The Travelling Cat Chronicles, by Hiro Awikawa (Random House UK, 2017)
In The Travelling Cat Chronicles, the reader is introduced to Nana, a male cat with an odd name. The name is given to him by Satoru, the man who saves Nana’s life after a bad car accident. The two become fast friends and live together until, for reasons that aren’t explained until much later in the book, Satoru needs to give Nana away.
We are taken on a beautiful journey across Japan as Satoru drives his silver van with Nana sitting beside him, nose pressed up against the window. It is mostly Nana who narrates the story, telling us what he sees as they go from place to place. On their journey, Satoru seeks three old friends and asks them to take in his beloved pet cat, but he won’t tell them why he needs to give Nana up, either.
As we follow this journey, the narrative becomes more complex and takes us into Satoru’s past, to his tragic childhood as it intertwines with the lives of his three friends. Finally, after deciding that none of his friends can take Nana from him, he goes to his Aunt Noriko, who raised him as a young boy. From here I will give no more plot details to avoid spoiling the book.
This novel is heart-wrenching and yet often incredibly funny. It is also inspiring, as it shows us the very best of life – the love between people, and between humans and animals. Satoru is an almost angelic figure, and the cat’s devotion to him, in turn, is admirable. I particularly enjoyed the cat’s perspective, which the author attempts to give yet at the same time compelling his narrator to do the seemingly inexplicable things that cats do. The result is a warm and funny novel.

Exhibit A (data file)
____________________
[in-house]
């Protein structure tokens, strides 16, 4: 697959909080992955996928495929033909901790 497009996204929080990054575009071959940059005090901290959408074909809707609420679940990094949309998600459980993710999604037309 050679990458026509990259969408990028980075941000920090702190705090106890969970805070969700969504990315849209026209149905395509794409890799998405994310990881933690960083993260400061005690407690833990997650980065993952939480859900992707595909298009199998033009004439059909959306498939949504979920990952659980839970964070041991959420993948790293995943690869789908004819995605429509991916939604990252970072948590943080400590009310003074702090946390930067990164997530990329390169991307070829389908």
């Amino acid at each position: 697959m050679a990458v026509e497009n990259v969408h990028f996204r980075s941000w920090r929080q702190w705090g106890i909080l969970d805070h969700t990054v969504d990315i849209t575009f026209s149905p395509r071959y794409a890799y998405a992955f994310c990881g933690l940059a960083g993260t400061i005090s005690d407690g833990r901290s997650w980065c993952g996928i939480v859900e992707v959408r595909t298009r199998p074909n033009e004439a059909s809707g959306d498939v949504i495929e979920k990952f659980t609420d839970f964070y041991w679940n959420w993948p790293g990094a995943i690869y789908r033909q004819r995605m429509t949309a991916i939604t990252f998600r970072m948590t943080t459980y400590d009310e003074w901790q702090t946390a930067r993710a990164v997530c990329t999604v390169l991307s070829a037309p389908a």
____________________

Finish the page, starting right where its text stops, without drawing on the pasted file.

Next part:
The Golden House, by Salman Rushdie (Random House, 2017)
Rushdie’s latest novel is set against the backdrop of the Obama administration. It features a mysterious family who move into a New York neighborhood from a country that cannot be named… except that it is named, and it’s India. These bizarre people, who call themselves Golden and give themselves other names from Ancient Rome, like Nero, attempt to hide their past, and the narrator, a film-maker, attempts to uncover it.